WASHINGTON, DC – The Subcommittee on Commerce, Manufacturing, and Trade, chaired by Rep. Lee Terry (R-NE), today held a hearing on “Protecting Consumer Information: Can Data Breaches Be Prevented?” In light of recent high-profile criminal attacks capturing the personal and financial information of millions of Americans, the subcommittee questioned witnesses from the government and private sector about what is currently being done to protect consumer data and ways to strengthen safeguards for sensitive information.
“We need to be realistic and recognize there is no ‘silver bullet’ that is going to fix this issue overnight. If we are to seriously address the problems surrounding consumer data security, it will take thoughtful and deliberate actions at all stages of the payment chain,” said Chairman Terry. “I do not believe that we can solve this whole problem by codifying detailed, technical standards or with overly cumbersome mandates. Flexibility, quickness, and nimbleness are all attributes that are absolutely necessary in cyber security but run contrary to government’s abilities.”
The Secret Service is one of the federal law enforcement agencies responsible for proactively investigating cyber crimes and they are often the first to notify victim companies that data has been compromised. William Noonan, Deputy Special Agent in Charge at the Cyber Operations Branch, explained that “the Secret Service has observed a marked increase in the quality, quantity, and complexity of cyber crimes targeting private industry and critical infrastructure.” To help successfully respond to these evolving and sophisticated threats, Noonan urged greater information sharing among law enforcement and the public and private sector.
Lawrence Zelvin, Director of the National Cyber Security and Communications Integration Center at the Department of Homeland Security, also stressed the need for enhanced collaboration to address the sophisticated threat. He expressed, “Now, more than ever, there is a need for a civilian-government capability to engage not only with affected entities but with other critical infrastructure sectors and companies that also are at risk.”
Target and Neiman Marcus were both victims of major breaches that are currently under federal investigation, and executives of the companies agreed to testify today about the attacks and their response. “Updating payment card technology and strengthening protections for American consumers is a shared responsibility and requires a collective and coordinated response. On behalf of Target, I am committing that we will be an active part of that solution,” expressed Target Executive Vice President and Chief Financial Officer John Mulligan.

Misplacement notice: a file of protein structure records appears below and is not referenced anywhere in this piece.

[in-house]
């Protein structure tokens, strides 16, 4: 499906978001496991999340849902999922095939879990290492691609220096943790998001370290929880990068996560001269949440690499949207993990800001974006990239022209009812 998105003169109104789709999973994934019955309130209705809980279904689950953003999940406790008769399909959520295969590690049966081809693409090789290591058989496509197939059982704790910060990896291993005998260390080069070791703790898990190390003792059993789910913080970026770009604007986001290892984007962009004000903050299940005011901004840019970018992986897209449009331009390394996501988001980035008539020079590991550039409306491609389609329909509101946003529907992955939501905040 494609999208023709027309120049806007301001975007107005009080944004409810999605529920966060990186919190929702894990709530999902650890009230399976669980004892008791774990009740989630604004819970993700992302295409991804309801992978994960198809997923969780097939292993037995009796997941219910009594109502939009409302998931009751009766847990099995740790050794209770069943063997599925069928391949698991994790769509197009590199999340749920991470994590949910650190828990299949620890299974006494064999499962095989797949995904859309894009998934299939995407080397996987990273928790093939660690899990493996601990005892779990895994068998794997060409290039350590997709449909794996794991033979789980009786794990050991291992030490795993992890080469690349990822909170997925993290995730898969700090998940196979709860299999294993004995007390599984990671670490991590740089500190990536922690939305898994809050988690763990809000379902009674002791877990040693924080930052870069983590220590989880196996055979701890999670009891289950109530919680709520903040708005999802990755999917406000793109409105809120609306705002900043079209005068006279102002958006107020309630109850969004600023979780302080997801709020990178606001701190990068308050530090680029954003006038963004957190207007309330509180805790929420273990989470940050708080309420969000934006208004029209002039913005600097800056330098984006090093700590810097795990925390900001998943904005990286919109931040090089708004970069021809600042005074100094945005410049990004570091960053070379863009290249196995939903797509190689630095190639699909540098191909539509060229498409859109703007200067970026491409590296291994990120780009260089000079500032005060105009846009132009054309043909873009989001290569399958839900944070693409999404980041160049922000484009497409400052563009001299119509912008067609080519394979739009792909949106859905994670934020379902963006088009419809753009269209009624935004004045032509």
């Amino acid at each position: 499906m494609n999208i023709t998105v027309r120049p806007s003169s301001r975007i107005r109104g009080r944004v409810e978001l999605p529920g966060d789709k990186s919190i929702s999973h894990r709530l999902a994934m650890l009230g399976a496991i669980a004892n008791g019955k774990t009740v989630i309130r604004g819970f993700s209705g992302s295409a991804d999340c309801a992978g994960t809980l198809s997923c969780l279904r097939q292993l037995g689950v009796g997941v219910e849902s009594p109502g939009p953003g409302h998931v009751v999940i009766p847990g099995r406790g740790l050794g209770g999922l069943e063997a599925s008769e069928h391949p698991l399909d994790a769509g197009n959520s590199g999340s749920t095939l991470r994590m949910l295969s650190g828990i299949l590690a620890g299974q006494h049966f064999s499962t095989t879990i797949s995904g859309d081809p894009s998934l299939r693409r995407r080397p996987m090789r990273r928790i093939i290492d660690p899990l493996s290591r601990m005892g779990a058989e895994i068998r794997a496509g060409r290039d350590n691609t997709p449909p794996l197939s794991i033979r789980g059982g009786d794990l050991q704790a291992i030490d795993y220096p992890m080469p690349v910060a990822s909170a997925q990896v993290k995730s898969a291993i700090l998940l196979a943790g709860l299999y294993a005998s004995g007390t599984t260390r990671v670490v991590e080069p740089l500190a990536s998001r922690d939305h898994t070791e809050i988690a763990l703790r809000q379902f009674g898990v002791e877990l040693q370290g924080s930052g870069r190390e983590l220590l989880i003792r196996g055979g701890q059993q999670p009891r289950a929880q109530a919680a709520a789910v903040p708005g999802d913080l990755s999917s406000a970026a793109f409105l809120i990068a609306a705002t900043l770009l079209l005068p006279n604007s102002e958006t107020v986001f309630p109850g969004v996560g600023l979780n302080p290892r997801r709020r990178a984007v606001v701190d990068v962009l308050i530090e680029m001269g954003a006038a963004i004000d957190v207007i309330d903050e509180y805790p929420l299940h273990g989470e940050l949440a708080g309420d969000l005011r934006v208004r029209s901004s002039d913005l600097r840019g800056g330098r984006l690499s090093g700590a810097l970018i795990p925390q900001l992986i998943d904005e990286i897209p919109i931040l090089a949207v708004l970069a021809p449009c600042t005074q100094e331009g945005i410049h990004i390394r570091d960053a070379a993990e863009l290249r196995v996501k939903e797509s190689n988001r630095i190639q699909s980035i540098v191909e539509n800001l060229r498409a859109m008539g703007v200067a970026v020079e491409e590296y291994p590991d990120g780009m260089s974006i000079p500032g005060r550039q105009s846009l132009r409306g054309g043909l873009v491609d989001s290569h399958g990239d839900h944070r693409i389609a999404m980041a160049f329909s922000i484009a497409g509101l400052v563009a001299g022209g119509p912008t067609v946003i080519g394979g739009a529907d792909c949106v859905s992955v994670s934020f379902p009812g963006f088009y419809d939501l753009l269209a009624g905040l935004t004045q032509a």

Payment Card Industry Security Standards Council General Manager Bob Russo explained that “the development of standards to protect payment card data is something the private sector, and PCI specifically, is uniquely qualified to do. It is unlikely any government agency could duplicate the expansive reach, expertise, and decisiveness of PCI.” He also expressed the need for a “multi-layered” approach to help strengthen security, stating, “A complex problem cannot be solved by any single technology, standard, mandate, or regulation. It cannot be solved by a single sector of society—business, standards-setting bodies, policymakers, and law enforcement must work together to protect the financial and privacy interests of consumers.”
Full committee Chairman Fred Upton (R-MI) concluded, “In short, the title of today’s hearing is an appropriate question to ask: ‘Can Data Breaches be Prevented?’ This is the right venue to discuss what businesses can reasonably do to protect data. Equally important, we need to find ways to minimize or eliminate the ability of criminals to commit fraud with data they acquire. Americans deserve to have the peace of mind that the government, law enforcement officials, and private industry are doing everything necessary to protect the public from future breaches.”
To view photos from today’s hearing, click here.